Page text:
Wednesday, October 7, 2015

Checking the Lathe Bed Ways

On my #534.0601 Dunlap early 1940's wood lathe, I had to have the bed welded (a crack just under the ways on the tailstock end).  The welder (an older gentleman, who has been doing welding for decades) took it and brazed it.  To braze it, he ground the edges, put it over a furnace and heated it up red hot, then added material.  The problem with brazing is that it has to get red hot - which causes cast iron to warp.  On getting it back a few days ago, I knew I needed to check it for flatness to ensure things would be within specs.

However, I don't have surface for checking the plane of the ways to ensure it's not warped - meaning I thought I didn't have the tools to do it.  So, I improvised.  The next best thing was sitting in a gun case.... I had one of those laser sighting tools that sits in the chamber.  I grabbed that, threw it into the drill chuck on the headstock, and slowly adjusted it until I had it spinning without any run out (I hand turned the spindle - I didn't want it too fast).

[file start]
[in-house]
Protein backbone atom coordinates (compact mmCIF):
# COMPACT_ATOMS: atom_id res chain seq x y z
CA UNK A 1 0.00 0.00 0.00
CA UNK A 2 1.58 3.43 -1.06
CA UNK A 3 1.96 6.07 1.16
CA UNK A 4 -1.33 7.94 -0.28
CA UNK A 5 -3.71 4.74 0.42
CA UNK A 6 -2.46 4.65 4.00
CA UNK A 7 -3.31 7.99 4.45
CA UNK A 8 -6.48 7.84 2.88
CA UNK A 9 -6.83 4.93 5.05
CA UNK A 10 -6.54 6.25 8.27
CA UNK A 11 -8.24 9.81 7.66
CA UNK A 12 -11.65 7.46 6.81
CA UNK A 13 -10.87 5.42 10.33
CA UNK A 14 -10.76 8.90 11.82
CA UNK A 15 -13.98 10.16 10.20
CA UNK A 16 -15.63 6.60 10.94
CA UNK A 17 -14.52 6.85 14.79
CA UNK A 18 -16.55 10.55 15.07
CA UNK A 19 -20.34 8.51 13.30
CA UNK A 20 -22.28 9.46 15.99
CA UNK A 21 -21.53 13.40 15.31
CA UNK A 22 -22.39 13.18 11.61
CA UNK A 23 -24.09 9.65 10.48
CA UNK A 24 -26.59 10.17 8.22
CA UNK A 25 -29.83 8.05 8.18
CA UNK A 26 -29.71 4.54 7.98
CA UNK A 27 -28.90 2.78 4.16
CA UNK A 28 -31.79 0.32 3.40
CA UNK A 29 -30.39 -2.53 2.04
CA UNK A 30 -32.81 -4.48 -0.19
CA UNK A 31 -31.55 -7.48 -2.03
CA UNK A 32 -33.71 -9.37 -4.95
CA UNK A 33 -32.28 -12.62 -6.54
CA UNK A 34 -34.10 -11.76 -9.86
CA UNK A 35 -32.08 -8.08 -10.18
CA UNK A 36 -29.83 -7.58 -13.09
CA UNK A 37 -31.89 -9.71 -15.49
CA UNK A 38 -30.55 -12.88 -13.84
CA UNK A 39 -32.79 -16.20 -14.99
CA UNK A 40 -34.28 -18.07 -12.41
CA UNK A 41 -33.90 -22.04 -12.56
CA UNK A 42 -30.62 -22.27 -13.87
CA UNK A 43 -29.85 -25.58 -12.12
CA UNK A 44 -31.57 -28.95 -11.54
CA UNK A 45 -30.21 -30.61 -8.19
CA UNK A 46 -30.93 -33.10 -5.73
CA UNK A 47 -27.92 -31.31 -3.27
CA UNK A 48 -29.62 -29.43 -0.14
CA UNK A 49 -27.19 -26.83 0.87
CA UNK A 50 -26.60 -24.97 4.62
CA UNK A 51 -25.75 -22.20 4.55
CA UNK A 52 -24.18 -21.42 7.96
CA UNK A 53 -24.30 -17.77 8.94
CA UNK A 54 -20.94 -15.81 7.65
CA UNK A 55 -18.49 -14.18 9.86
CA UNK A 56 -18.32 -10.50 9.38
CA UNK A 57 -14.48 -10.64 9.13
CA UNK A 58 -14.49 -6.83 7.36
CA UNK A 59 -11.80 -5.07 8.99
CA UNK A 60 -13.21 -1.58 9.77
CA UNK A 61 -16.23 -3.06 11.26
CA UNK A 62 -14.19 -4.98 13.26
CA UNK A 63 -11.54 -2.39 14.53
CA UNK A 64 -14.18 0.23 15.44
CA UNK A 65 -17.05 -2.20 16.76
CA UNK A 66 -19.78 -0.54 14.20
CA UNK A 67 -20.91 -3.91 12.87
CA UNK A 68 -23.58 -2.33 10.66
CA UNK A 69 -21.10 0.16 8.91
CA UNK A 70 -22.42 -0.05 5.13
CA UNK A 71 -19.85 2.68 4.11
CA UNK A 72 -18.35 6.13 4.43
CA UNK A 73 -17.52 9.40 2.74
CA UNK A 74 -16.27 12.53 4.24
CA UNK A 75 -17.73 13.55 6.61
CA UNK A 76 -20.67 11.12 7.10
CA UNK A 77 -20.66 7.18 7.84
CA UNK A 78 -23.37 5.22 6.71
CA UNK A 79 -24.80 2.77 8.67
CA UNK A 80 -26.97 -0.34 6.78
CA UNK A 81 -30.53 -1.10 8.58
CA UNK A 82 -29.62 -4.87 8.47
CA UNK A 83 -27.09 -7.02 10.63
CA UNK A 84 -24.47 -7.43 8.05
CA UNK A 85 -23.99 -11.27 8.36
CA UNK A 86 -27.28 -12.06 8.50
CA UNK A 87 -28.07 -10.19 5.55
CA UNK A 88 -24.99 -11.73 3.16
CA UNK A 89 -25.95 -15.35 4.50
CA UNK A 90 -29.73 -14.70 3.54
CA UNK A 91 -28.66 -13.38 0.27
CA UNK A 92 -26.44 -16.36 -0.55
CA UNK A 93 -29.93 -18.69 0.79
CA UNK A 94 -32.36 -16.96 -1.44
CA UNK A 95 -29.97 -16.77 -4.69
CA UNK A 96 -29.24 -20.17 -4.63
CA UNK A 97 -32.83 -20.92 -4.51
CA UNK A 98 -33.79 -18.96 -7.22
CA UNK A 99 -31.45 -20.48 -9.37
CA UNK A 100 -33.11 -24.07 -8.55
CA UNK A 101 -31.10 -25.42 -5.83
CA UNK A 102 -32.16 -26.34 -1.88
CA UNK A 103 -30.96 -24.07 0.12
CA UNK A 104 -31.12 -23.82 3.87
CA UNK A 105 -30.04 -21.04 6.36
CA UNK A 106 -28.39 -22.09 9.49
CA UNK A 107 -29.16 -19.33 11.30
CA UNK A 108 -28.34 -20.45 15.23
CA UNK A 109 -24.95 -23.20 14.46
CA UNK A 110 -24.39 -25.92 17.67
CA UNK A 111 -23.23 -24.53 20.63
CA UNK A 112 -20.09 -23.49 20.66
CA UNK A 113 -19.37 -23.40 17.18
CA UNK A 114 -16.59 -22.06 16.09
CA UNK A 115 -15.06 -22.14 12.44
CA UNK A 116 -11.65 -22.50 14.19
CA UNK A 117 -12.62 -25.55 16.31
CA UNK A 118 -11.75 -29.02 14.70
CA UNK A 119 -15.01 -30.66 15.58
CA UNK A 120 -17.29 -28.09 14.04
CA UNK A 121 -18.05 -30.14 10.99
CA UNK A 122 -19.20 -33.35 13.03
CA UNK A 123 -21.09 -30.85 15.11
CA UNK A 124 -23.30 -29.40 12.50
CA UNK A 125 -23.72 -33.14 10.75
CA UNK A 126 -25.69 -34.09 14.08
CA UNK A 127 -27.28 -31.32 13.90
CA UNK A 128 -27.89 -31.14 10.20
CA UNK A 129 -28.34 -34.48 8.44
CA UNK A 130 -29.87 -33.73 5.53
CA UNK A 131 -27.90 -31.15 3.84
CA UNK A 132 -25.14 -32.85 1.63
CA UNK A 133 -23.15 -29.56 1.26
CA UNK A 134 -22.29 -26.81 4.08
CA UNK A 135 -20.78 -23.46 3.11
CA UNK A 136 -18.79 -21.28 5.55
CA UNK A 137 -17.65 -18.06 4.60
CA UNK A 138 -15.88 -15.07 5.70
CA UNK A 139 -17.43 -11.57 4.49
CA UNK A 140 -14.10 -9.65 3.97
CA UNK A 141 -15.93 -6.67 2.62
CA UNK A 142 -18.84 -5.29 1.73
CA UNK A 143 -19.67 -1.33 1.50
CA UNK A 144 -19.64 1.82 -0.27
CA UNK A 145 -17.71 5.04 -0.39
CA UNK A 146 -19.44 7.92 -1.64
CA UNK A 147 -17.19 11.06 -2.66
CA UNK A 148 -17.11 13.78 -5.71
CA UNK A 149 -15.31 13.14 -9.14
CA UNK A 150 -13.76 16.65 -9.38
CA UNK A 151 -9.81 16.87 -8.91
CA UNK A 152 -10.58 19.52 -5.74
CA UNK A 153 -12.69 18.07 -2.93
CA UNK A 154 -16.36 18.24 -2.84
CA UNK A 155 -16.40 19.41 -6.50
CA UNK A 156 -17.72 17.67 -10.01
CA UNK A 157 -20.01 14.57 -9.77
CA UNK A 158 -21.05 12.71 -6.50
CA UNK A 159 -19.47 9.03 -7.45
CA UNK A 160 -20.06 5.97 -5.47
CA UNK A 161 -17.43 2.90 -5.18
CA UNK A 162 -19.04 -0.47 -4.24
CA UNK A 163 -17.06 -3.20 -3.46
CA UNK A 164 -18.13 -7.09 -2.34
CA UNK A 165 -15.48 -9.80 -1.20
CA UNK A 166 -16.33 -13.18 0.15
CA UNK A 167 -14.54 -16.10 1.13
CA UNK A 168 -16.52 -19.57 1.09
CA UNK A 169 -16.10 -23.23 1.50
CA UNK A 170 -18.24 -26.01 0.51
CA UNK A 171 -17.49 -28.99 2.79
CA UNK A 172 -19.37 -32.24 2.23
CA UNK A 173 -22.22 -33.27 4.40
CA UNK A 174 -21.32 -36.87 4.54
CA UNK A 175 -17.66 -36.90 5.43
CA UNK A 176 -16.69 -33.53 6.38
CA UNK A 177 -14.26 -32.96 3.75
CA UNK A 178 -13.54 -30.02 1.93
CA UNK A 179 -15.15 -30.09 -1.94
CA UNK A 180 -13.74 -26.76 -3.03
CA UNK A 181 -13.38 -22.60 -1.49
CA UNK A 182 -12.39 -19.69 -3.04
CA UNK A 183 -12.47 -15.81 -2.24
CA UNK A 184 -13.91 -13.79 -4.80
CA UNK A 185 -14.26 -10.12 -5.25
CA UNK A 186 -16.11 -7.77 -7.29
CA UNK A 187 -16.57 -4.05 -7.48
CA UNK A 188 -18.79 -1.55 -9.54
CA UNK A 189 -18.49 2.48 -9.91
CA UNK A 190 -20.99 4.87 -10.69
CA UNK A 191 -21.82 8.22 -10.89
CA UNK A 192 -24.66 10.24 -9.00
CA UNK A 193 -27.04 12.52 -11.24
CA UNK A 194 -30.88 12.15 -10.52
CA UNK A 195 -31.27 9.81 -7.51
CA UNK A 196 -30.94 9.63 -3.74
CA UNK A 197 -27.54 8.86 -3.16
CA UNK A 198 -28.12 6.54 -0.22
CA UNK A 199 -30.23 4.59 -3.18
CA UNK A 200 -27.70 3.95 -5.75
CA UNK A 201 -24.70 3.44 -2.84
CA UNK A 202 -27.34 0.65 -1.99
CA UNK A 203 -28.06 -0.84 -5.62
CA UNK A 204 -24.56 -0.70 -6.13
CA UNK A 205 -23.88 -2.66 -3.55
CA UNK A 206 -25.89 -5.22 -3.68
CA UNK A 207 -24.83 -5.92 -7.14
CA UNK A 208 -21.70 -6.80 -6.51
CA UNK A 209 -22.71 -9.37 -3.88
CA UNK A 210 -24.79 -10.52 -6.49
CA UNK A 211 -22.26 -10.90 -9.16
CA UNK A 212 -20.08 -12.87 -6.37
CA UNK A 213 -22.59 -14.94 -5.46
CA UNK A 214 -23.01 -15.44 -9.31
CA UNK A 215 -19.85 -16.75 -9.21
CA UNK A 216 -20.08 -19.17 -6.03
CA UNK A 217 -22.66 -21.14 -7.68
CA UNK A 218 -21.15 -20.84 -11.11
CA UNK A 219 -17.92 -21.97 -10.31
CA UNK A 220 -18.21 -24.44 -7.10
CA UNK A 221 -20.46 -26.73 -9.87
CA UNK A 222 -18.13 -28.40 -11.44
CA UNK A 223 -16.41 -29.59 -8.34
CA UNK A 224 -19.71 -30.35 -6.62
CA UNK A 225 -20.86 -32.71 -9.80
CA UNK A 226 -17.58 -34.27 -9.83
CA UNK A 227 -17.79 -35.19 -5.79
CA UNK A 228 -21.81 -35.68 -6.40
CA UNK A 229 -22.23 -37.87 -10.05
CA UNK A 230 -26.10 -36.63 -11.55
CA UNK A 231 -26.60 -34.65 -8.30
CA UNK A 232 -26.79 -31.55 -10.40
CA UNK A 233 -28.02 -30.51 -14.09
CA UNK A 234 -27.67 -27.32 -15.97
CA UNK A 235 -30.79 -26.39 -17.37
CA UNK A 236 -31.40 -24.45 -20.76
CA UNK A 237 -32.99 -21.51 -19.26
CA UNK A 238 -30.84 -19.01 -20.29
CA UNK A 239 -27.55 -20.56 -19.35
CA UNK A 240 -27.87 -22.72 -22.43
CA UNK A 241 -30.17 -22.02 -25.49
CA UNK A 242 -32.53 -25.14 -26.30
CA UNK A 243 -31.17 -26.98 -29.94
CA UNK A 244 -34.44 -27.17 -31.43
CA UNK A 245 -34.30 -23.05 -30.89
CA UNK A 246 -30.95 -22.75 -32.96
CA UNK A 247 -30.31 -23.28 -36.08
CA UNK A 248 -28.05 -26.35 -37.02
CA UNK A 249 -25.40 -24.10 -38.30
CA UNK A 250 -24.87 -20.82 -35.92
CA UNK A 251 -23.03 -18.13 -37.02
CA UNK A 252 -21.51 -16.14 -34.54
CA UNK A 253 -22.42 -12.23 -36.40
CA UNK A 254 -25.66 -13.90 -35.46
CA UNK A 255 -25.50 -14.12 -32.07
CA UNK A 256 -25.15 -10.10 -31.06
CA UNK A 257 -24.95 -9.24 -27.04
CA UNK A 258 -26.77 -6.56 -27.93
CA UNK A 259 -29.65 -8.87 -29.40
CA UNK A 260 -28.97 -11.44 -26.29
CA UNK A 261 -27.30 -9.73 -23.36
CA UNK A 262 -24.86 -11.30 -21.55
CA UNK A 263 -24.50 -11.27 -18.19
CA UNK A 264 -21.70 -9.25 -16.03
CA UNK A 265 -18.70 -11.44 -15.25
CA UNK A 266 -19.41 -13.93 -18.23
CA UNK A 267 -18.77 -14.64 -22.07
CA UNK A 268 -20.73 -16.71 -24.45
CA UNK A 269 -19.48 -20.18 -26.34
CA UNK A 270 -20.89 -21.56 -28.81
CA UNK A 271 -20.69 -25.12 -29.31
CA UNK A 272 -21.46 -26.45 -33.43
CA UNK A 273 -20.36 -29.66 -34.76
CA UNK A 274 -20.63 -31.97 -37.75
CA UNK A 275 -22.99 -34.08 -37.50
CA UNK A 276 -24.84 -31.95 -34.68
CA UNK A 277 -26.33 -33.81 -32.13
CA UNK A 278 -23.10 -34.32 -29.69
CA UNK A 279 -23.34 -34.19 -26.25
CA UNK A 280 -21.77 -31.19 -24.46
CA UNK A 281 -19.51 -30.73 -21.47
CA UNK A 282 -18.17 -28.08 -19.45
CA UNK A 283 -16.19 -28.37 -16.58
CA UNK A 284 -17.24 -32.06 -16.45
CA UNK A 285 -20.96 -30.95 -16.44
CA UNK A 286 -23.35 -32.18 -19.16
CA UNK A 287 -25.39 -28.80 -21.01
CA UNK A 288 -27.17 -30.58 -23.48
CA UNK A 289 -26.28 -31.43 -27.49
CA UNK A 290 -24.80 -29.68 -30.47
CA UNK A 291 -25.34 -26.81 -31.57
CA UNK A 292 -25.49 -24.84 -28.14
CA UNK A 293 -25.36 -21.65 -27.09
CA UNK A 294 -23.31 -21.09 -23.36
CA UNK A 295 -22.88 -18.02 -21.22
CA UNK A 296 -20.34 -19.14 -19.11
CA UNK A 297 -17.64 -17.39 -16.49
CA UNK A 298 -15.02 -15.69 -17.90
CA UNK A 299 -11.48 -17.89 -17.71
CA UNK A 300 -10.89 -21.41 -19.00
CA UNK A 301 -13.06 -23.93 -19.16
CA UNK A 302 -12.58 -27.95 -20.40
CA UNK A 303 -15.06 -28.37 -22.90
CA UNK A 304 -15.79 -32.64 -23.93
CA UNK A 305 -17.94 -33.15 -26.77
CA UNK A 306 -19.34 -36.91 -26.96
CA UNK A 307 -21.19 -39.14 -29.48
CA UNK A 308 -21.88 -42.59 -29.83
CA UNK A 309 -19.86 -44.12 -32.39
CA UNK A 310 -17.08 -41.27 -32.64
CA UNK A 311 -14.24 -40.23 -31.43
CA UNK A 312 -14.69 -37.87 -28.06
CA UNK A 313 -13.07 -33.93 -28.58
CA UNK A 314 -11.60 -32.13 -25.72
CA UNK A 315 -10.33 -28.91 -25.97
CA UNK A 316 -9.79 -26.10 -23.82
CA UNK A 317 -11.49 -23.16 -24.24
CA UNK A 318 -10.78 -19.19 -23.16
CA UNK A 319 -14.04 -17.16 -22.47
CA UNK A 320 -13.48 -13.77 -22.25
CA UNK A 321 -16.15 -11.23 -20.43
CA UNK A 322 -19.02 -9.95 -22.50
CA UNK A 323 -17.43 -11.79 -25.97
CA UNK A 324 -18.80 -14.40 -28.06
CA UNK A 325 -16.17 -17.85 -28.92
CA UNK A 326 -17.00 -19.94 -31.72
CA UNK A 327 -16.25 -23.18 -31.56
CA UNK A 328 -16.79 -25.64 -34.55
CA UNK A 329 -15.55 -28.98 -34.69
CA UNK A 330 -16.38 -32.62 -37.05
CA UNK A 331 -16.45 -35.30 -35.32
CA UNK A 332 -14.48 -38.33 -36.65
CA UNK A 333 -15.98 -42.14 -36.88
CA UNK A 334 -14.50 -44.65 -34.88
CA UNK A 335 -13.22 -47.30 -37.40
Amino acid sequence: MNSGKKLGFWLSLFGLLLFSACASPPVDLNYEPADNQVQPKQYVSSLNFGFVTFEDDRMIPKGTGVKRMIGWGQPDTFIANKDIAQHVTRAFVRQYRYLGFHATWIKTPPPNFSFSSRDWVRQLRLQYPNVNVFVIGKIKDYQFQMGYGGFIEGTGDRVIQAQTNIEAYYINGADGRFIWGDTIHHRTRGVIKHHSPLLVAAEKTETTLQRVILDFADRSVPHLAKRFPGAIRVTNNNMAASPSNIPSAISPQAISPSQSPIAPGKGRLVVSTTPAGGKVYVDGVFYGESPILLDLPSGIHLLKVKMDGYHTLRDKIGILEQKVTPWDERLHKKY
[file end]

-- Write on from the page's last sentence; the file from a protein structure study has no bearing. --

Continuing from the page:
This gave me a line-of-center from the headstock through the rest of the lathe.  I tossed on the tailstock (closer to the headstock) :

I aligned the tailstock with the laser, and then adjusted the extension on the tailstock to make sure it was lined up.  It looked great.  I slid the tailstock back a little bit, and checked it again.  I repeated this process multiple times until the last 4" of the ways - and saw some drift.  There was some slight warping from the heating.  I should have used a scraper to remove the warp, but I instead used a bastard file.  It took a couple of runs at it before it brought it back in line (it was about 0.05" off).  I am now the proud owner of a completely operational 534.0601 wood lathe with the metal turning attachment.

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